Recruitment Challenges

In a recent report entitled "A Plan for Success in Iraq," Fred Kagan, senior fellow at the American Enterprise Institute, proposed to turn the tide of violence in Iraq by adding five more combat brigades — doubling the 17,500 troops in Baghdad by March and adding 12,500 soldiers on top of that by September.

Kagan predicts that a new operation could take anywhere from 18 to 24 months for success and would be doable by extending tours and accelerating deployments. It would not "break" the Army, he surmised.

"Losing now will certainly break the force," he wrote. "Victory increases the morale of soldiers and officers."

Sen. John McCain, R-Ariz., has been a vocal backer of sending more troops in Iraq. The 2008 presidential hopeful made his case during a congressional delegation to Iraq in December.

"I believe there is still a compelling reason to have an increase in troops here in Baghdad and in Anbar province in order to bring the sectarian violence under control," McCain said, adding that additional troops would "allow the political process to proceed."

To offset the burden and to provide "strategic options in many scenarios beyond Iraq," Kagan said it is imperative that Congress authorize at least 30,000 Army soldiers and Marines be added to the active military force each year over the next two years.

Others say this is easier said than done.

"Right now the Army is authorized for 512,000. They haven't been about to fill up to that point," said Winslow Wheeler, a former congressional aide for national security issues who now works at the Center for Defense Information. "To achieve their quotas they have had to go through great lengths ... They've had to lower standards."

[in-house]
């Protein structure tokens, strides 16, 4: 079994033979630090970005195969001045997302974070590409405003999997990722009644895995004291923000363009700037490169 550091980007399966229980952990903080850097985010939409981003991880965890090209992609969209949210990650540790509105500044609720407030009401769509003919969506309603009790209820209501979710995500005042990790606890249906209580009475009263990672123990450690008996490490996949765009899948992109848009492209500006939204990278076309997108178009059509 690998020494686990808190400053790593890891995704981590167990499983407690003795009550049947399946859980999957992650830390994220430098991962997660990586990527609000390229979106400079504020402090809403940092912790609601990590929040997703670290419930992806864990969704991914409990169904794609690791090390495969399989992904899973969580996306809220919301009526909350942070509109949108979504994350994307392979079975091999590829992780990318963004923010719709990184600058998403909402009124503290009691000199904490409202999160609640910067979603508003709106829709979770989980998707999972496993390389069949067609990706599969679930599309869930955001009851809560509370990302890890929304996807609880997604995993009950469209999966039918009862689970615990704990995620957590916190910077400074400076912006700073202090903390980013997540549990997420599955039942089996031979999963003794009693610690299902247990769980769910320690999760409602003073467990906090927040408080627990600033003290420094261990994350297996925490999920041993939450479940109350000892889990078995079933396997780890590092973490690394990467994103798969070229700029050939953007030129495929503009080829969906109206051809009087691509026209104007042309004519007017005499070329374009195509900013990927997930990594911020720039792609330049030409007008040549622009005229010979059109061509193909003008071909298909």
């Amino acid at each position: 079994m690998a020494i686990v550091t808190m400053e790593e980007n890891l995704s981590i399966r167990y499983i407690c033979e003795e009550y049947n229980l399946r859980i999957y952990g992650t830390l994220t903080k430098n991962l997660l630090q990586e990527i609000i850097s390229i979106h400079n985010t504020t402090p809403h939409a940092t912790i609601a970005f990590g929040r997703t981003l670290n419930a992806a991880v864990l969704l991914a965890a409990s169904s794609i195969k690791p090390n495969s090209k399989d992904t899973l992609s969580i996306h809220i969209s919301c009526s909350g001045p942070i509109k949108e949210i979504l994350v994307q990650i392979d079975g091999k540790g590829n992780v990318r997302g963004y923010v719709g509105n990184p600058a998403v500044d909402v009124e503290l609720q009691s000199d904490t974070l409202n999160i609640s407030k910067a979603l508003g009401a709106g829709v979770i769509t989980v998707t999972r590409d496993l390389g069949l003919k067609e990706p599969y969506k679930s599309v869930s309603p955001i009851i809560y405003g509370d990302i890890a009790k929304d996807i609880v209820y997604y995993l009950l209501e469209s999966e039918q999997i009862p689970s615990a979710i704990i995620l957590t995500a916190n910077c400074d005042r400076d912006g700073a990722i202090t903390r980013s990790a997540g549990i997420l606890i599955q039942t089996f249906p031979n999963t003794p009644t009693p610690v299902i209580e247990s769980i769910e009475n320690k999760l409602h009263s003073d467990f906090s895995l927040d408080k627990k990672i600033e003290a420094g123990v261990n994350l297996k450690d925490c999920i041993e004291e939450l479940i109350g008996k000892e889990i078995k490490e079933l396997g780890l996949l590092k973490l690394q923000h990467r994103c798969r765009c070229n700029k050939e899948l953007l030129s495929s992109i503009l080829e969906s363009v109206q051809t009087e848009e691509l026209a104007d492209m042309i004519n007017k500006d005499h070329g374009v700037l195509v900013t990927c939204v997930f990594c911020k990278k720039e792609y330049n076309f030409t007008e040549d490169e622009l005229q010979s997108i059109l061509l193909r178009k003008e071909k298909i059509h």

Asked whether expanding the military in anticipation of a "surge" in troops to Iraq could be accomplished under present circumstances, one Pentagon policy official who did not want to be named said it could be done but at a substantial cost.

"It's an admirable goal, but at some point we're going to face a trade-off between quality and quantity," the official said. Rather than just adding warm bodies, the War on Terror is in need of highly trained soldiers with specializations, he said.

"We're going to need very skilled warriors with cultural acumen, with language skills. You don't just mass produce these people," the official said.

Reports have been circulating that military recruiters have been overlooking minor criminal backgrounds and drug and mental health issues to make quotas. In October, the Associated Press sifted through Army recruitment statistics for 2006 and found that about 17 percent of first-time recruits, or about 13,000 soldiers, were accepted under waivers allowing for recruits with medical, moral or criminal issues, including drug and alcohol problems and drunk driving arrests.

That number was up slightly over the year before. The Army also was accepting more recruits with low aptitude scores. Officials say the waivers are the exception, not the rule. The Army announced in October that its active-duty recruitment exceeded its goal of 80,000 new soldiers in fiscal year 2006 after falling nearly 7,000 short the year before.

Rep. Charlie Rangel, D-N.Y, has been raising the specter of reinstituting the draft to resolve recruitment issues. He has promised to sponsor another bill this year to start conscripting soldiers for the first time since the Vietnam War, when the active duty Army ranks were just below 1.6 million.